Last year, I planned on attending Providence Children’s Film Festival (PCFF) and even showed all the preview clips to my boys so they could select their favorite (Moon Man). Sadly, we missed out on getting tickets because they sold out – quickly – and even my Motif creds couldn’t get me a pass. Many of the other age-appropriate films were subtitled, which I didn’t think would work for non-reading boys. So I didn’t go.
This year I have a much better shot at getting my choice of tickets because the PCFF, which runs from Feb 12 – Feb 22, switched venues from the cozy, but small Cable Car Cinema to several larger locations, all of which are in close proximity to one another to create a true festival ambiance. They’ve also added more show times, making the festival run an extra few days – long enough to accommodate plenty of showings of all 18 films, along with the activities, workshops, discussion groups and ceremonies. Phew!
As I perused the schedule, I saw many films of interest to me, but not a ton in my son’s age range that didn’t have subtitles. Would my 8-year-old, who’s not a fast reader, be able to understand and enjoy a foreign film? I decided to contact PCFF and ask their advice.
Executive director Anisa Raoof explained to me that children of all ages can grasp a film’s meaning from the music and cinematography, along with a little help from a reading adult who’s in whispering distance. Though PCFF provides an age recommendation, all of the films are kid-appropriate. No slaughtering of zombies or demonic possession here! Admittedly some of the films contain subject matter that can be rather weighty, like divorce and bullying, but they’re intended to promote discussion and critical thinking. It’s up to parents to assess their own child’s tolerance and decide for themselves. If you prefer to be on the safe side, there are plenty of great movies for the younger set like Antboy and Ulises and the 10,000 Moustaches. Who can resist a movie about a young boy with an enormous moustache?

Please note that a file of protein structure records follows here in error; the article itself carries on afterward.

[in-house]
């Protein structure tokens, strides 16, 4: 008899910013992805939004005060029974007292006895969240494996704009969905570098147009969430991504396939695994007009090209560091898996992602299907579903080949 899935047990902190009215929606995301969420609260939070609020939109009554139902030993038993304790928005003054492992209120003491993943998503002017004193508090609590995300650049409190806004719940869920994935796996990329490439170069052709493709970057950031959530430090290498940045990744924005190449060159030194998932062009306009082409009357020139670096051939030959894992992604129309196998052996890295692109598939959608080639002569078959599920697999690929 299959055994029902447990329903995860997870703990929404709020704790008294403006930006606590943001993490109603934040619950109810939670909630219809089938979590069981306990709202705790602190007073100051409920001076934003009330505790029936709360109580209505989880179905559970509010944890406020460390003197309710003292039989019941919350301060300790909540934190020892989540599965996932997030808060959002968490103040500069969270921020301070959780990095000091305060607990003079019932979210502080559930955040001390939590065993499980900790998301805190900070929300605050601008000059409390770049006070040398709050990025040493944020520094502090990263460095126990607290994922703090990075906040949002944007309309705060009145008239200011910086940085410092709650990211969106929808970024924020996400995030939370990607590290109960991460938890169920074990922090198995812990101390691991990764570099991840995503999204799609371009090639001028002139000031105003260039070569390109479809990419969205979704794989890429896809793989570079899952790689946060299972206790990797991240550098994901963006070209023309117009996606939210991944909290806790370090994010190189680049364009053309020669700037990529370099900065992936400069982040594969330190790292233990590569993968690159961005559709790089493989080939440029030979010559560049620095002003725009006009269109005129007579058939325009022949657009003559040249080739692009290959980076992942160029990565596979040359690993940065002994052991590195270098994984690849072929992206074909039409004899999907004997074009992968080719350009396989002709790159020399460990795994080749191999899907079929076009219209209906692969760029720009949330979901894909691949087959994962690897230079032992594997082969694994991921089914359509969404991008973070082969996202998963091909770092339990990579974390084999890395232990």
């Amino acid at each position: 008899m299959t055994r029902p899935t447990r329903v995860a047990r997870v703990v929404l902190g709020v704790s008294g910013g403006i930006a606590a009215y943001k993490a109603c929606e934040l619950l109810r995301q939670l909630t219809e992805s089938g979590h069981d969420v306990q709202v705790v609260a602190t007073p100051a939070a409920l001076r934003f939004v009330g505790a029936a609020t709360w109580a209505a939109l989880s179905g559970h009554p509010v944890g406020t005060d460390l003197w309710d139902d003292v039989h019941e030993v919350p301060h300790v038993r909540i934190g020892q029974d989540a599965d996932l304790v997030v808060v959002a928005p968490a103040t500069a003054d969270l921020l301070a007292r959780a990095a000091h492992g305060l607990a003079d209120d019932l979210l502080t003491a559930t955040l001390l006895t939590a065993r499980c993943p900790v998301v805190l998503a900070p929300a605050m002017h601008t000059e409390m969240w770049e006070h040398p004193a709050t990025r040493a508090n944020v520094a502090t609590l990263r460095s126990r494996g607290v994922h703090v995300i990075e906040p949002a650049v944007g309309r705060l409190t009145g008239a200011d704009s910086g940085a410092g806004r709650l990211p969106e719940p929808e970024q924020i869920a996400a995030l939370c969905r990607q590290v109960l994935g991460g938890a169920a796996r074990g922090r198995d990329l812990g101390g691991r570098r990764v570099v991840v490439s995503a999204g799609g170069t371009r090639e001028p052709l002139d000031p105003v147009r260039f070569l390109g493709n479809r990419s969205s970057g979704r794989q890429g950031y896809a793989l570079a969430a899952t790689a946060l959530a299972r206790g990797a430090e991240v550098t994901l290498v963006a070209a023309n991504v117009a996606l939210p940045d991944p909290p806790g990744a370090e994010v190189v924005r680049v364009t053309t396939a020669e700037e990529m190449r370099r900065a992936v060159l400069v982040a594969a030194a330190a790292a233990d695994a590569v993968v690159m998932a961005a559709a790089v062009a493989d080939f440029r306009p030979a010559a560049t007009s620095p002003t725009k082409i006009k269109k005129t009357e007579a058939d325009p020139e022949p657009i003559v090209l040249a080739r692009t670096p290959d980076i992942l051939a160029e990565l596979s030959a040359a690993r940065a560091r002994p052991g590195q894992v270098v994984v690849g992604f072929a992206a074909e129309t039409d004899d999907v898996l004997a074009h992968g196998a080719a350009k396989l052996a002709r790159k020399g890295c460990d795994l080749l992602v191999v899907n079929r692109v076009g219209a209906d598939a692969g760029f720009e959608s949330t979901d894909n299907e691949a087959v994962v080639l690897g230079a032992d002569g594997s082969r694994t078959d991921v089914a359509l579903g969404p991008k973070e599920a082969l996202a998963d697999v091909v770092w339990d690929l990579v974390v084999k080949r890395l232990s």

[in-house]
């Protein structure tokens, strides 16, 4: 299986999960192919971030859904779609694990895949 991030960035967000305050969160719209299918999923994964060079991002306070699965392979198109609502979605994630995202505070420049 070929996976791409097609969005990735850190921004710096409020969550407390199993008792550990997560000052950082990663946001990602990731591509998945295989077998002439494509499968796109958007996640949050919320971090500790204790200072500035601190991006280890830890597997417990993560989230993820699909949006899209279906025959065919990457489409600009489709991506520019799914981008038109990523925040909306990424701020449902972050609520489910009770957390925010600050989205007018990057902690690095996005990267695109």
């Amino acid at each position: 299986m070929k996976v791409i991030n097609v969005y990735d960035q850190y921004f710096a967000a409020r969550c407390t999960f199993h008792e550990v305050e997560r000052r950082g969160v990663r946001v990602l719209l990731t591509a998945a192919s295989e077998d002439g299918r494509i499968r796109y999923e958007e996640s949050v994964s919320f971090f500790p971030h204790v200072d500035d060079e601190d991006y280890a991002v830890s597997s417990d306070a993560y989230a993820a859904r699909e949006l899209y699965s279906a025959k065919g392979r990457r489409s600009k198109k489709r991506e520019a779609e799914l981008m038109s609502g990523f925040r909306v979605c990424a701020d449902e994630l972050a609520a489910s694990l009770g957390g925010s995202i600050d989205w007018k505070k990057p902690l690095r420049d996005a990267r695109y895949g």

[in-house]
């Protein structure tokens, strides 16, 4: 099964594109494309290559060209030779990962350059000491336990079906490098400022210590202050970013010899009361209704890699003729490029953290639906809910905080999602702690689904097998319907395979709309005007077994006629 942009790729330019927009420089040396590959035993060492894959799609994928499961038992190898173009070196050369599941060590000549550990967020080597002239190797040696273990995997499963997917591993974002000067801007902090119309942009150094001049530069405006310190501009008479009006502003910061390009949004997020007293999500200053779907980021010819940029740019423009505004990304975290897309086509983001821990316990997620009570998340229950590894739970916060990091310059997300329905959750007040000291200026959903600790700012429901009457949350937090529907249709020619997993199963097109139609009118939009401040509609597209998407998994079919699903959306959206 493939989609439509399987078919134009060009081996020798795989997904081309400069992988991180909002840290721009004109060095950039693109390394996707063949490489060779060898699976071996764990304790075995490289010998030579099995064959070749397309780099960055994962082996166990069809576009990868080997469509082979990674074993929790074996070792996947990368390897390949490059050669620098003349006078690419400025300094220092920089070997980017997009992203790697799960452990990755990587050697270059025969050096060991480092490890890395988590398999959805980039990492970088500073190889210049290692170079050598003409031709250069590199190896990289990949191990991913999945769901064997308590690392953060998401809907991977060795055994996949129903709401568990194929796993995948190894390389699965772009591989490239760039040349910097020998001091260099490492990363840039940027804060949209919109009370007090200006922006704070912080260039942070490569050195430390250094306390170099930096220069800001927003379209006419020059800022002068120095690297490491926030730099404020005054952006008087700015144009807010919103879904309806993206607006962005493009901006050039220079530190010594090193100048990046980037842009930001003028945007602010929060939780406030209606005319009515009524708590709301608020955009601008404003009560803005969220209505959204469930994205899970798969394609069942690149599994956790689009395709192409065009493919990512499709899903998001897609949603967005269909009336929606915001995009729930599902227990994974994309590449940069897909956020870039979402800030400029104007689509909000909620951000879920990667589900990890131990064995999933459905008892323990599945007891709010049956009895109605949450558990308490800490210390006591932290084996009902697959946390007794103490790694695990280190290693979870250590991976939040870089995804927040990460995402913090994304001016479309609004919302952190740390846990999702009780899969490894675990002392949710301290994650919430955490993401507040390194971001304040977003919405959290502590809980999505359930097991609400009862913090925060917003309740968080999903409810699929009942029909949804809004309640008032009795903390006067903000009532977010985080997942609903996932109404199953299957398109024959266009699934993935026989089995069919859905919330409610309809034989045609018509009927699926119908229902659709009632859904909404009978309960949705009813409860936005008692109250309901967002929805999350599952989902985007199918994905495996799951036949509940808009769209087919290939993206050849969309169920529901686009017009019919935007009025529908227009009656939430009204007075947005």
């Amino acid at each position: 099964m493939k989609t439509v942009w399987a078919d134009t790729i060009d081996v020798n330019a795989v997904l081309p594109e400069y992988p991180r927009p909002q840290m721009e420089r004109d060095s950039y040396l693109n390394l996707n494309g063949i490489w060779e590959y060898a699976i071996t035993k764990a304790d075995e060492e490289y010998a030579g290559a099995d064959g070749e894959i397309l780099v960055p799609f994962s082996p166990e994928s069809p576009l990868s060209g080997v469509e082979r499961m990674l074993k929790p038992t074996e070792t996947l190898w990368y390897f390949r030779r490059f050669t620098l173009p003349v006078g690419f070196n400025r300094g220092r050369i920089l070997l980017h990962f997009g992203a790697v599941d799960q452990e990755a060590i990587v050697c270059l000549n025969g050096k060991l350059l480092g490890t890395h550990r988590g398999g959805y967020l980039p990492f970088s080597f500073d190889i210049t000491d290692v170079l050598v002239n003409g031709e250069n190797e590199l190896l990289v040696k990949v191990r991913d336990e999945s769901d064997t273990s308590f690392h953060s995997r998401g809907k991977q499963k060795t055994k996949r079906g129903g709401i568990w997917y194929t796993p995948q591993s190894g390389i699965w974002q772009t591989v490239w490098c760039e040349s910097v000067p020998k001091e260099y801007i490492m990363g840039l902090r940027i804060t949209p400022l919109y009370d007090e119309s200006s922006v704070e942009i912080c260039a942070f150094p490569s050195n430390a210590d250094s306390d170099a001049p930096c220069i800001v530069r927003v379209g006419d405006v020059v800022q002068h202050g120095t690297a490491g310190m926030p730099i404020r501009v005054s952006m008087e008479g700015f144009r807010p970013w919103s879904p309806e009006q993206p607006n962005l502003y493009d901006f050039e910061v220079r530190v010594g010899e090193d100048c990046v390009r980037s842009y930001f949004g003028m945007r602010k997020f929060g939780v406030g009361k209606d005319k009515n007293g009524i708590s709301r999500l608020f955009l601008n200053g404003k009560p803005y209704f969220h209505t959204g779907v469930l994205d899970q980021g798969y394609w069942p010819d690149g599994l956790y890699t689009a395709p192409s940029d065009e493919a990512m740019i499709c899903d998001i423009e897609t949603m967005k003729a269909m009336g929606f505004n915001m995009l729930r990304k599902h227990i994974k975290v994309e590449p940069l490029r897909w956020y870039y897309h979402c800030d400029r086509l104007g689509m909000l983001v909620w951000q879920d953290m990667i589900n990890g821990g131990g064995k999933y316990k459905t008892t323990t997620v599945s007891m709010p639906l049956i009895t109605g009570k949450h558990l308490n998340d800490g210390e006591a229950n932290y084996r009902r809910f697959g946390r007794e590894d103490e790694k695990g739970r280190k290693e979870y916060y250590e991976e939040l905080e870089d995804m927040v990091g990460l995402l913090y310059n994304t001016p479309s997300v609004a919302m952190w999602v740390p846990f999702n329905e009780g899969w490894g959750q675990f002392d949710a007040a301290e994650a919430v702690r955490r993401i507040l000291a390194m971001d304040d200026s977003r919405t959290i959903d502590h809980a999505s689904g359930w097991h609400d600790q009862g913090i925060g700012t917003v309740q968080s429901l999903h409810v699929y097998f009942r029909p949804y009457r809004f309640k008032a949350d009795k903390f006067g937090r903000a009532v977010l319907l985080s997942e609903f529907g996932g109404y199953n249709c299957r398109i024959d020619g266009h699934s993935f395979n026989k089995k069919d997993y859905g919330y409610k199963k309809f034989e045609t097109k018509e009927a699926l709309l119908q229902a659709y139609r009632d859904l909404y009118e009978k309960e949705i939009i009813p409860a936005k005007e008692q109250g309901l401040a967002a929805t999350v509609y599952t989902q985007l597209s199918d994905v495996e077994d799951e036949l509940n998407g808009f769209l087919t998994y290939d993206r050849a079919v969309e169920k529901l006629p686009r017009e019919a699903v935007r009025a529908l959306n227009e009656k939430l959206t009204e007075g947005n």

If you are frightened by the prospect of endless fart jokes and princesses with unrealistic waistlines, remember that these films are appropriate for people of all ages – not just children — and each film is carefully chosen. The selection process for this year began almost as soon as last year’s festival ended, as Eric Bilodeau, director of programming, started scouring the world for the best of the best.
Aside from seeking out material, the PCFF receives hundreds of submissions. To decide which films will be shown, Bilodeau shows them to a panel of 40 to 50 adults and children. The adults typically look for quality films, while the kids act as a reality check, answering the question, “Yeah, but am I enjoying it?” This creates the perfect balance of artistic integrity and entertainment.
The PCFF provides Rhode Islanders with a unique opportunity to see films we can’t otherwise access. Some of the highlights of this year’s festival include the Academy Award-nominated Song of the Sea (a silent movie for all ages) and the US premiere of Scrap Wood War, an intense but beautiful film about bullying. Many of these terrific works of art will never end up on Netflix or Amazon. If you’re excited about exposing your children to something other than the Hollywood hits, get your tickets now. Afterward, bring your brood to the Flatbread Company for pizza. If you have your ticket stub, the kids get free drinks, and you’ll be supporting a major PCFF sponsor. I can’t think of a better way to spend a winter afternoon, can you?
View the schedule for the PCFF: providencechildrensfilmfestival.org/2015-festival-schedule and purchase tickets here: app.arts-people.com/?ticketing=pcff.